It’s drone season, baby.
Let’s review: In April, DJI (the world’s biggest drone maker) released its new flagship model, the Phantom 4 — the first consumer drone with sense-and-avoid technology, so that it won’t fly into obstacles. My review is here.
Then in June, after two years of thinking, the FAA released the rules for commercial drones. It’s pure common sense: Daytime flying only, under 400 feet, no flying over people, and so on. (You can read my full story here.)
And now, there’s even more news: The DJI Phantom 4 has company. In fact, it has an arch rival: the Yuneec Typhoon H.
(Cool-looking drone, but what’s with the company’s name? It’s like calling company Greight, or Turyphic, or Ecksellent.)
But when a rep told me the Typhoon H does much more than the DJI Phantom but costs $100 less, I figured I had to take it for a spin.
The value proposition
The Typhoon H offers most of the same key features as the DJI Phantom, like the ability to avoid obstacles that are directly in front of it — even in low light, since the Typhoon H uses sonar instead of a camera. (Neither drone can avoid things if you’re flying backward or sideways.)
Both drones offer just over 20 minutes of flight time per charge (you definitely want a second or third battery). An incredible 43 mph top speed (when you turn off obstacle avoidance). Stunning 4K video footage. Automated modes for Follow Me, Circle Me, and Automatically Fly a Course I Created Beforehand.
But the Typhoon H offers five huge bullet points that should give the Phantom 4 a shudder of inferiority:
- It’s a hexacopter. The Typhoon has six propellers instead of four, supported by carbon-fiber arms that fold down for compact transport. Six rotors means more payload, better speed, and greater stability — you cannot believe how rock-steady this drone is, even in buffeting winds. (”It’s like it’s on a 400-foot tripod,” says one review on Amazon.) And the Typhoon can keep flying on five props if one of the motors fails, although I’m not sure that situation arises often enough to matter.
- The legs swing up out of the way, and the camera rotates 360 degrees. A switch on the remote makes the landing gear swing up, so that the camera can record the vista from any angle. That’s huge. The DJI Phantom’s camera moves only up and down; if you want to pan right to left, you have to turn the entire drone. The Typhoon H is clearly a superior drone for photographers and videographers, because your camera movements can now be independent of the drone movement.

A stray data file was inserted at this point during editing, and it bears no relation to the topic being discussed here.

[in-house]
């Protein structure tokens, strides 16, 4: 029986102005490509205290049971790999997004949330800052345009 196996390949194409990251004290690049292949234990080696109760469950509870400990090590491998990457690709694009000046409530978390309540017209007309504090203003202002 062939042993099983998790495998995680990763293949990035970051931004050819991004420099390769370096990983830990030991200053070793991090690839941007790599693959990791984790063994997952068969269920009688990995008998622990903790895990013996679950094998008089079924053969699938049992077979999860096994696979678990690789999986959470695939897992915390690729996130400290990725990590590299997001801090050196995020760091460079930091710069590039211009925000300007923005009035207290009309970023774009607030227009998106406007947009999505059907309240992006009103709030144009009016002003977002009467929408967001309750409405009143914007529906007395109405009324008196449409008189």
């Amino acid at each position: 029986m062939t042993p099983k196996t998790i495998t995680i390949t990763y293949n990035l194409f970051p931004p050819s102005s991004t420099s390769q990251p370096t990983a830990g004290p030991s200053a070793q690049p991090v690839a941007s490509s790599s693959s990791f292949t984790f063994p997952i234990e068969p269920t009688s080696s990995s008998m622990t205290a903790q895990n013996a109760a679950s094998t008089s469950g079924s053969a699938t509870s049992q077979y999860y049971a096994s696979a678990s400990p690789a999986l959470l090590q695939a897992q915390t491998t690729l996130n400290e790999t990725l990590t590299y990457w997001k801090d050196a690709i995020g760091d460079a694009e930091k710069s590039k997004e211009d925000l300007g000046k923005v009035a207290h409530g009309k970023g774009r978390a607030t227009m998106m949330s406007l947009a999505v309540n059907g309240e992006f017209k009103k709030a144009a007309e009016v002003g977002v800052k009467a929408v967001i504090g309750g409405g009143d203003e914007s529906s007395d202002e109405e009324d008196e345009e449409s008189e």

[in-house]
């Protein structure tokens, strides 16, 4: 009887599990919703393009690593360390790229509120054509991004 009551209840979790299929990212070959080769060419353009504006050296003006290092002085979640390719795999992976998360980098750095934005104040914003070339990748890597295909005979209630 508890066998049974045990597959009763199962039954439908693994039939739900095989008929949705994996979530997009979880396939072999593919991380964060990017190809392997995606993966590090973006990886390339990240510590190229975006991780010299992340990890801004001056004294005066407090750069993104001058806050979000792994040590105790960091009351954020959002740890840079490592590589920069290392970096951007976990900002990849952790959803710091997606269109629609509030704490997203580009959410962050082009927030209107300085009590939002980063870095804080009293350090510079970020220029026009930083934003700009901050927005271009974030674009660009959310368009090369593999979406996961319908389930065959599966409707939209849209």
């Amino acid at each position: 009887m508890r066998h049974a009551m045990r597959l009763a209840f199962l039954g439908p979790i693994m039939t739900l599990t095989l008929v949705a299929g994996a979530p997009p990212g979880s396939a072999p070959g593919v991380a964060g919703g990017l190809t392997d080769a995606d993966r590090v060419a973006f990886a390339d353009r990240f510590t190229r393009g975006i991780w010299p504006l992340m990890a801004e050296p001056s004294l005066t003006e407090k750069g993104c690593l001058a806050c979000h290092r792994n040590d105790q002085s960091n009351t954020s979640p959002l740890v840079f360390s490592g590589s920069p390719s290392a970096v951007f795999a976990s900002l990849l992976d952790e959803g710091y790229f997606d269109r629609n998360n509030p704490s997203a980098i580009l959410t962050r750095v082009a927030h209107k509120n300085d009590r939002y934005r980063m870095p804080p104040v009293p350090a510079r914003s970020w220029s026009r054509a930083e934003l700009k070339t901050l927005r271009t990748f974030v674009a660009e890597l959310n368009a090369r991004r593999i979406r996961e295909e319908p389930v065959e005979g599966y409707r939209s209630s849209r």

- There’s a separate remote for flying. At the moment, the drone comes with a handheld remote called the Wizard, which lets you control the drone’s flight with one hand. (After the current promotion, the Wizard will cost $200.) That way, you can be the pilot, and someone else, holding the regular remote, can operate just the camera. Splitting up the tasks of flying and filming is a feature usually found only on much more expensive drones; it makes possible far more complex camera moves (and safer flying).
- It adds an idiot-proof Smart mode. Let’s see if I can even explain this: In most drones of this type, the right joystick controls the flying direction. But that can be tricky if the drone has gotten turned around in flight. Suddenly, pushing the joystick forward doesn’t fly the drone forward; it may zoom in some totally unexpected direction, depending on where the nose is pointing. But in Smart Mode, the drone always flies the way you’re pushing the stick, no matter which way the drone is facing. It’s ingenious. (Smart Mode also introduces other safety features — for example, it won’t let the drone fly directly over you.)
- It doesn’t need a tablet. If you buy a DJI Phantom or 3DR Solo, it’s BYOT: bring your own tablet. That’s your screen. That’s how you see what the drone sees. But the Typhoon’s remote has a 7-inch touchscreen— no tablet needed. That’s one less thing to buy, pack, charge and hook up every time you fly. (You can connect a tablet if you want to.)
As it turns out, the Typhoon H remote is a full-blown Android tablet. With one touch, you can exit the flying app and find yourself with regular apps—email, web browser and so on. That can be handy, as I discovered one day when the drone’s memory card ran out of space while I was miles from home. I transferred the card from the drone to the remote, and, using the Android file manager, deleted some recordings I no longer needed.
All of this makes the Typhoon H a ridiculously powerful, flexible eye in the sky —at a price $100 lower than its arch-rival.
The not-so-fine print
Before you reach for your Visa card, though, some cautions are in order.
First, the DJI Phantom is better at some things. For example, it can use object recognition to follow and film you as you ski, bike or run. To pull off a similar stunt with the Typhoon H, you have to carry either the huge, bulky remote (hard to do biking or skiing!) or the Wizard wand to use as the homing device.